Kim Chun Hwa was an 11-year-old girl when
she first arrived at LFNKR’s Shelter JRD-01. It was February 2001 and threatening
to drop to below minus 20 degrees. Chun Hwa’s mother was
from Musan, North Korea, in North Hamgyong Province. Musan sits
directly across the Tumen River from this small Chinese farming
Hwa's quick intelligence and bright smile made a lasting
impression. Her mother
man in order to ensure security for herself and her daughter.
When the mother suddenly disappeared one day, I heard rumors
that she had been tempted by a good job being offered by a Chinese
ethnic Korean. The little girl, having nowhere to go, aroused
sympathy in those around her.
In May of this year, six years after I first met Chun Hwa, I
heard that she had arrived once again at our shelter. I was shocked
at the change in her. Now seventeen, the light was gone from
her eyes, and during pauses in the conversation, the formerly
bright girl would stare blankly, as if there was nothing going
on in her head. Her movements were equally lethargic; I could
not hide my dismay at seeing her like that. Had she suffered
psychological trauma? Where was all her life and energy? What
had happened to her during those six missing years? When she
told of the suffering she had endured, her face twisted in bitterness,
and sometimes she wept.
Broken home, violence at the hands of her stepmother
Chun Hwa was born to Choi Mee Suk and
Kim Yong Ho in November 1990, in Musan, North Hamgyong
When she was two
years old, her parents divorced, after which Chun Hwa lived
with her father and stepmother for nine years. Her stepmother
physically abused her; the back of Chun Hwa’s right hand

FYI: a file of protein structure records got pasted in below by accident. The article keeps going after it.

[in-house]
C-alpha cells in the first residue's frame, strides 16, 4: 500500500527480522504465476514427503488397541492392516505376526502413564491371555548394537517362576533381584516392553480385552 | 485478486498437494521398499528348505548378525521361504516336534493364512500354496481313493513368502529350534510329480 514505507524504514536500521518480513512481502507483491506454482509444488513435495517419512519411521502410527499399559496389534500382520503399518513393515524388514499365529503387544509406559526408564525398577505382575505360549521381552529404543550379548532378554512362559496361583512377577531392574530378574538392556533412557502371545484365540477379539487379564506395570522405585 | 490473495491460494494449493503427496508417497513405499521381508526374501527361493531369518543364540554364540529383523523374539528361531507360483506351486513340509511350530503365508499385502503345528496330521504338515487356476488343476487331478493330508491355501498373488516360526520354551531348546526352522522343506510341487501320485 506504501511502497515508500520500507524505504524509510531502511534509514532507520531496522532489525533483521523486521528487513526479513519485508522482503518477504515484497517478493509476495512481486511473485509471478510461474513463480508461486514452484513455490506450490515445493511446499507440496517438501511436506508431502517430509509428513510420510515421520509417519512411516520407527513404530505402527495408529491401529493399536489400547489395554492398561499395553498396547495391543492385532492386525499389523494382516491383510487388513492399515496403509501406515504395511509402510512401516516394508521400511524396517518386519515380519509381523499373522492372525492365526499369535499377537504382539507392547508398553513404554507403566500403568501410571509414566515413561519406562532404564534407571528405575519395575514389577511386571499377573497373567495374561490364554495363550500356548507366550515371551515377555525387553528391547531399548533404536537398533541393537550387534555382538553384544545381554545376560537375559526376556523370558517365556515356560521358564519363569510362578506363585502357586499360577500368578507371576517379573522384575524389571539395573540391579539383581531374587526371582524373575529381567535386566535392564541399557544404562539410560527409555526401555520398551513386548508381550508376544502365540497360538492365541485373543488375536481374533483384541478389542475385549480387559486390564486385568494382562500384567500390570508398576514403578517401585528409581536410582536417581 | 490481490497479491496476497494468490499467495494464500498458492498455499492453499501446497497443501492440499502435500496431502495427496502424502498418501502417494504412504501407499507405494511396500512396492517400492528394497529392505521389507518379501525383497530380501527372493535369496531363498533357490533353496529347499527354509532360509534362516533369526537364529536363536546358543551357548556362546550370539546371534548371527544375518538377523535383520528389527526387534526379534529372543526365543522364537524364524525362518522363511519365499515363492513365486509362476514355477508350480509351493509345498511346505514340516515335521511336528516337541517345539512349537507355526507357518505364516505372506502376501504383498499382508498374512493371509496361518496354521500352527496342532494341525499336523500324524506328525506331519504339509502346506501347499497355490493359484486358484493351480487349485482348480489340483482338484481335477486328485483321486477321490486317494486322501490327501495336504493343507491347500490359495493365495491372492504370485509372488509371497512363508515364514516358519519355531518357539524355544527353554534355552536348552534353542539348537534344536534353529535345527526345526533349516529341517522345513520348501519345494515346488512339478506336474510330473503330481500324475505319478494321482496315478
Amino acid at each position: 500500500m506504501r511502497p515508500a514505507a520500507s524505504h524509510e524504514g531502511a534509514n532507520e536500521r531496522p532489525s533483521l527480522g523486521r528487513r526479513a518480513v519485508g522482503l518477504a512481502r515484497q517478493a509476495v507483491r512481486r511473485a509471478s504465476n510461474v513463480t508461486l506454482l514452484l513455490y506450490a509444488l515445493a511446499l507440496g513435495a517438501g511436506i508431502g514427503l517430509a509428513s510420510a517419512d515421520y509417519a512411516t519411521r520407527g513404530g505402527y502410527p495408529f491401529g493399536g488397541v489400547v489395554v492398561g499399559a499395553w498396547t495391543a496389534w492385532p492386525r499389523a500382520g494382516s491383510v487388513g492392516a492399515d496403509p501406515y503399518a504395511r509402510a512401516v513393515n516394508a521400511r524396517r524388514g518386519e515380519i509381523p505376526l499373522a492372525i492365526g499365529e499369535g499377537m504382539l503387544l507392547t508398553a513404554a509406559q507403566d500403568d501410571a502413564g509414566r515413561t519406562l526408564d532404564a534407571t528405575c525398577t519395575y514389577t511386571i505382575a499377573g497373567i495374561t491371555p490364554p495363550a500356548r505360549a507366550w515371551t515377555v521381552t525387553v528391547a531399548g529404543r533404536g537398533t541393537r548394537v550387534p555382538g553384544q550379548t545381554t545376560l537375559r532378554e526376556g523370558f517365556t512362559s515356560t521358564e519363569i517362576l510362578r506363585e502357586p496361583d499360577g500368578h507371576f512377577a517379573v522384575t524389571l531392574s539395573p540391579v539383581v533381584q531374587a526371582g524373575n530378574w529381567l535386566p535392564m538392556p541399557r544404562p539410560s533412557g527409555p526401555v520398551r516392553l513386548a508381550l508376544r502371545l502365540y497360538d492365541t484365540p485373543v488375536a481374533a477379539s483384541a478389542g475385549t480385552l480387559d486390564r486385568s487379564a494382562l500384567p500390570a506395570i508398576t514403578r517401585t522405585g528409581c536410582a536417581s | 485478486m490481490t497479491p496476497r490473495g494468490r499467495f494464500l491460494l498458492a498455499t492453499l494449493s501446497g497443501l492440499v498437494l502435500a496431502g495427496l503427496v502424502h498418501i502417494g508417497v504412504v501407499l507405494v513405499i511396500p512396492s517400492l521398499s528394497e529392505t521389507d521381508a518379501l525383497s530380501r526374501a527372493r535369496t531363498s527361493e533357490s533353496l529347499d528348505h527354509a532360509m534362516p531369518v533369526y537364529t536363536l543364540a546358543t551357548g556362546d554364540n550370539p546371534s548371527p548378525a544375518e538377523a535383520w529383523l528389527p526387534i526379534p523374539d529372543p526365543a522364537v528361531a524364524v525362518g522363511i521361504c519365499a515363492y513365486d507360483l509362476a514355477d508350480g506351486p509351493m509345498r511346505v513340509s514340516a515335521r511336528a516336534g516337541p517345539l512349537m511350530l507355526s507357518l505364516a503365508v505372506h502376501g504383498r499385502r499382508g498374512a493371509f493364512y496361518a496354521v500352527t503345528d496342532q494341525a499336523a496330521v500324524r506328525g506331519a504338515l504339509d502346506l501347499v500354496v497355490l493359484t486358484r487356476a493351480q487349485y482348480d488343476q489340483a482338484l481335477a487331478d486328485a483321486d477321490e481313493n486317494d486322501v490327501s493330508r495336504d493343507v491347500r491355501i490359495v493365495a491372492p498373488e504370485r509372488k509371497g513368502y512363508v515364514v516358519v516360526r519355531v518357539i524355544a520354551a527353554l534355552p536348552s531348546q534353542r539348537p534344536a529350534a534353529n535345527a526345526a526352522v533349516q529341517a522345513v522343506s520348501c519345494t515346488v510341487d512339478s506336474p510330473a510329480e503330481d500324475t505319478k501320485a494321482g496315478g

is still scarred from being stabbed with scissors. She says
that she also has similar scars on her chest. After leaving
North Korea, she attended primary schools only sporadically,
and as a result she has received almost no education, and cannot
write the Korean Hangul alphabet.
Hwa was living with her father, stepmother,
and grandmother when her mother suddenly showed up in February
of 2001, and took
the child with her to China. However, she does not know when
her mother first fled North Korea nor when she began living in
China. In fact, her mother was already living with a Chinese
ethnic Korean. Her husband was younger than she, so Chun Hwa
called him “Uncle.” The three of them lived with
Chun Hwa’s stepfather’s mother in an ethnic Korean
farming village in Yanbian.
The fears of the hunted: North Korean defectors
Her mother had returned to North Korea to find
Chun Hwa, but the four of them did not live together
for long in the farming village in Yanbian. Poverty drove her
and stepfather to quarrel about the most trivial things, and
the fights often turned violent, to the point where people around
them worried that someone would report them to the Chinese police.
Hwa’s mother worried that they would be discovered
during one of the periodic crackdowns on North Korean defectors
by the Chinese police, and decided to take her daughter back
to North Korea with her, using the money she received from Japanese
supporters. “We went back with 400 RMB and one Japanese
yen,” she says. The “one Japanese yen” she
talks about was in fact one 10,000-yen bill—about 100 US
dollars. It is no wonder she remembers this.
That was November 2001.
Surveillance by security forces, a failed escape, forced
After they returned to North Korea,
Chun Hwa’s mother
was unable to work due to illness; they were also placed under
constant surveillance by the Security Forces, making their lives
Two years later,
in December of 2002, the two of them decided to leave North
Korea once again. They were able to cross the
Tumen River with the help of a broker, but that very day they
were caught by the Chinese police and forcibly repatriated. “My
mother was sent to prison, and I was sent to an institution for
kotchebi, homeless children,” says Chun Hwa. “There
I had to look after cows from seven in the morning until eight
in the evening.”
After another two years, in the winter of 2004,